Good morning, Wednesday warriors, and welcome back to the Bayou Bengal Briefing, the only LSU column you need to read today if you didn’t read anything yesterday. In today’s Briefing we have a few observations from football practice on Tuesday, some updates on legal news from Monday and some tape breakdown for good measure. It’ll be a good one, friends. Let’s get to it.
Under the new Ed Orgeron regime, the media is allowed to view a couple sessions of team practices in the afternoons. SEC Country was there, and even though we weren’t given water breaks like the players, we toughed it out for the sake of knowledge. Here are some of our observations from the day:
- If there’s one thing that you can’t know enough about, it’s quarterbacks. And as some keen observers may have noticed, Orgeron has not yet guaranteed exactly that Danny Etling is his starting quarterback. Looking at the way the team divided reps during practice Tuesday, it’s kind of still equally unclear. Etling was working with the first-team exclusively, but so was backup Brandon Harris. For most drills when the first team was working, be it in route trees or just in basic play installation packages, the quarterbacks were either rotating or working at the same time. The safe bet is to assume that Etling still is LSU’s No. 1 quarterback, but don’t take that expected truth for granted.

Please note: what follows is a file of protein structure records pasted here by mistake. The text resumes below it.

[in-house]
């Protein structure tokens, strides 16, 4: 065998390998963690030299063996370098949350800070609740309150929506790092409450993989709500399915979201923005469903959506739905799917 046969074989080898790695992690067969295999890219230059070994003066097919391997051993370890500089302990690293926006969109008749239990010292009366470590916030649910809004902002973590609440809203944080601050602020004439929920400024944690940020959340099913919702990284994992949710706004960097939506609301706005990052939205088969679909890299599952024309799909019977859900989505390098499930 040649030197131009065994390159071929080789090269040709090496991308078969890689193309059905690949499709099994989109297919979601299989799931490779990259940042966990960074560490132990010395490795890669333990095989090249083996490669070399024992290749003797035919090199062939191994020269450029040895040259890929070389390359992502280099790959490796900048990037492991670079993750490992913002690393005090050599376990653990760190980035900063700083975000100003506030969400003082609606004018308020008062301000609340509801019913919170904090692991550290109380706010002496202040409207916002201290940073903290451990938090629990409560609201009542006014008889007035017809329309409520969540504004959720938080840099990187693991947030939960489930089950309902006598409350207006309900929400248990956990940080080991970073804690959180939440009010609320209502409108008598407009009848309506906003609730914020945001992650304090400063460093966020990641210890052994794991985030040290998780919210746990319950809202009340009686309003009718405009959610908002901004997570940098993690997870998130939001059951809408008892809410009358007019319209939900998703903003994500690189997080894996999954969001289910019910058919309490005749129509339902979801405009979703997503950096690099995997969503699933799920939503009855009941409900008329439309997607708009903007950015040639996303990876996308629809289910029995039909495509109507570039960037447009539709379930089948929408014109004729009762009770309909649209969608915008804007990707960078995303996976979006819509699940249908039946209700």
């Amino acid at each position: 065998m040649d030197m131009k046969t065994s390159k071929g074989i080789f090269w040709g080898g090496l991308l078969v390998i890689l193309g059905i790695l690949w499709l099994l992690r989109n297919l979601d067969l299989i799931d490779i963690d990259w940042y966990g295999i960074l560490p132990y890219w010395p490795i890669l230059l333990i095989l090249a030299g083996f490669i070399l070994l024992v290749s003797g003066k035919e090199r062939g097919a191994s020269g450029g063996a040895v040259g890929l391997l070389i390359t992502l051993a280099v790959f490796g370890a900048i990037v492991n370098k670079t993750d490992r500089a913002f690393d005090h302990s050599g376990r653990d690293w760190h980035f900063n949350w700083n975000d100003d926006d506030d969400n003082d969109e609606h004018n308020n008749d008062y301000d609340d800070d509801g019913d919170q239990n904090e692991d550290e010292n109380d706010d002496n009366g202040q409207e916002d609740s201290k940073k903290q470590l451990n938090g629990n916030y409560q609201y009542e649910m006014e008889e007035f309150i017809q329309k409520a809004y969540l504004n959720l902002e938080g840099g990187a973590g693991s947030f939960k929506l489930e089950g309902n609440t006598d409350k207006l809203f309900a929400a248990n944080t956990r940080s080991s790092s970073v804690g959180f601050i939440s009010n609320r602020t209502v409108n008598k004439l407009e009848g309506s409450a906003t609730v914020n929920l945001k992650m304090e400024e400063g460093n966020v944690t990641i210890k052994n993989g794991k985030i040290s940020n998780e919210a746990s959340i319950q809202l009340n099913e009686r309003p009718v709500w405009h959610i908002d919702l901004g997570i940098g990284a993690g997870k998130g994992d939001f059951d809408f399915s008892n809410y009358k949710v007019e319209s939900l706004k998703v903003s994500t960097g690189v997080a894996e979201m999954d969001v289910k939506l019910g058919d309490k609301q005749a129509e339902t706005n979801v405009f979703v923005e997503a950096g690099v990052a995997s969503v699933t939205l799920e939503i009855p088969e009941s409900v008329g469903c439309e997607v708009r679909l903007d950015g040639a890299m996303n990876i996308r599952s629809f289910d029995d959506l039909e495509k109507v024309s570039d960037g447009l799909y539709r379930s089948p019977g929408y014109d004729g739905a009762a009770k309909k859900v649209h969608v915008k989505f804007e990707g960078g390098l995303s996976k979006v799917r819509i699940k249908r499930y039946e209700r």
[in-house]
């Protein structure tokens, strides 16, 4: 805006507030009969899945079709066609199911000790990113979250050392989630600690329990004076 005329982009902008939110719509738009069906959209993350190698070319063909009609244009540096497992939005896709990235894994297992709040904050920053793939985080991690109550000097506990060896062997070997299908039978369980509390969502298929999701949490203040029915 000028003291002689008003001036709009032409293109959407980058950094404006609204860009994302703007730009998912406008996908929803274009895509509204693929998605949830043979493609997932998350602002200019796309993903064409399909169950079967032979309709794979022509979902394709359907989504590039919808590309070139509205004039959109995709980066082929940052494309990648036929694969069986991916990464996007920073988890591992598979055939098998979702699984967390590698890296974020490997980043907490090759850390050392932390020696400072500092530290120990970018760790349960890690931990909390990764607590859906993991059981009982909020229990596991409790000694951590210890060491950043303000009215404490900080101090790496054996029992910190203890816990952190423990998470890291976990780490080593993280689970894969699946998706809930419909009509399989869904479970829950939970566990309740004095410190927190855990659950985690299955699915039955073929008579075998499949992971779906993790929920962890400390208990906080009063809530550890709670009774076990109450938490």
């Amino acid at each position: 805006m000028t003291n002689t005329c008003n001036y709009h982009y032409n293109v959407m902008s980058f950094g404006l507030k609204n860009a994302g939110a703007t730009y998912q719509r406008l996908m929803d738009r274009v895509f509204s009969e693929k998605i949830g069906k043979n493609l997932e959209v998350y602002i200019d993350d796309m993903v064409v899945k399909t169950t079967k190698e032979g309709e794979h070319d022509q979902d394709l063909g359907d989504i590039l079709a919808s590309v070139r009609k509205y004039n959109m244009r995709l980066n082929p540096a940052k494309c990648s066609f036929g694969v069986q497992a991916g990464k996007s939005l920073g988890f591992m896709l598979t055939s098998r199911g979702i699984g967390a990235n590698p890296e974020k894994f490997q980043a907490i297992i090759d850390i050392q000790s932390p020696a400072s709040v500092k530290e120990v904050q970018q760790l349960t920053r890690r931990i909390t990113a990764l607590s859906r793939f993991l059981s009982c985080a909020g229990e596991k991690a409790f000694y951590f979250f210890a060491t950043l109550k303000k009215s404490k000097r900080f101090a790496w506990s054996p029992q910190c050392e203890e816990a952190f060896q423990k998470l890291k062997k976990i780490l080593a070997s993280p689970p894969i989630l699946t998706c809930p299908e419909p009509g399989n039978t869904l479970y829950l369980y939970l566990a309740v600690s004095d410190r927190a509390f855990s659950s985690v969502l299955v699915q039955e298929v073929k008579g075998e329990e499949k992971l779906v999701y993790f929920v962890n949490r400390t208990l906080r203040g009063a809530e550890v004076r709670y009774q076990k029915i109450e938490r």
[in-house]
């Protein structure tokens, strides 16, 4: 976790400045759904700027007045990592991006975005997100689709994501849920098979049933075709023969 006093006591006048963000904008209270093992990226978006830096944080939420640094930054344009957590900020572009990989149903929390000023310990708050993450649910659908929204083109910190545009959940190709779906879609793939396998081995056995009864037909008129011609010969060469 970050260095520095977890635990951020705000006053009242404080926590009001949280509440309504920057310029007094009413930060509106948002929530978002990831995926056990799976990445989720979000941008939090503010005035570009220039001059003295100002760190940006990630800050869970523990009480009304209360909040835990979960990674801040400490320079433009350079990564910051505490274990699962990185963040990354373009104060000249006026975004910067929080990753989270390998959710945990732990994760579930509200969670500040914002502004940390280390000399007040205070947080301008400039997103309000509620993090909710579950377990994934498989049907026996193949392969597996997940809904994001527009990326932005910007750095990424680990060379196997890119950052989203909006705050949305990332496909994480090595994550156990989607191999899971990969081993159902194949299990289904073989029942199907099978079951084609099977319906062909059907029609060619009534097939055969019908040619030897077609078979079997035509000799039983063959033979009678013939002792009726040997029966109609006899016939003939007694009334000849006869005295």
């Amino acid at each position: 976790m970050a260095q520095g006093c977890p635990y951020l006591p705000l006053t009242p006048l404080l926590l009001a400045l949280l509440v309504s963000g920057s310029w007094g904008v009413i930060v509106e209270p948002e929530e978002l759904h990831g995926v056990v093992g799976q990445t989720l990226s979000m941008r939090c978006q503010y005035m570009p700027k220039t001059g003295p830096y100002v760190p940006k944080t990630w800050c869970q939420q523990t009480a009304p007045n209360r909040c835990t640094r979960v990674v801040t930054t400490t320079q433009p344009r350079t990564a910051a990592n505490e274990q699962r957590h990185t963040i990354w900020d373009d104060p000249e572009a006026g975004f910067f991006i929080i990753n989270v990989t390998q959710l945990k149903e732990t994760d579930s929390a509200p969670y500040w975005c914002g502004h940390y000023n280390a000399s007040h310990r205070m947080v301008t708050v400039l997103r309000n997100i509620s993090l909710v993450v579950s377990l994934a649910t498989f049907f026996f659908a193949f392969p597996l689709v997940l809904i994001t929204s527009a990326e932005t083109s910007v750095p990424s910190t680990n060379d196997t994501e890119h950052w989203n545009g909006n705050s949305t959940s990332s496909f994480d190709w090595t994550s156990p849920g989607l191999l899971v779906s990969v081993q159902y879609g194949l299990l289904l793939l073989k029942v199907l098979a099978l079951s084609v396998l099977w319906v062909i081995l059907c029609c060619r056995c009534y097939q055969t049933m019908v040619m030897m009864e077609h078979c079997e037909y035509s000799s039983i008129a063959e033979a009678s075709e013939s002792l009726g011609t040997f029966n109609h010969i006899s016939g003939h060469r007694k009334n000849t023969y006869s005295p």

- Newly hired defensive line coach Pete Jenkins isn’t coming in and feeling the team out in his first week. He’s going all in, just as Orgeron insinuated he would. In a drill early on in the practice, Jenkins noticed something that sack-master Arden Key was doing wrong technique-wise in the way he used his hands. Jenkins wedged his way into Key’s place and instead of explaining how to fix the flaw, Jenkins demonstrated himself, manhandling a defender to prove his point. Jenkins, by the way, is 75 years old.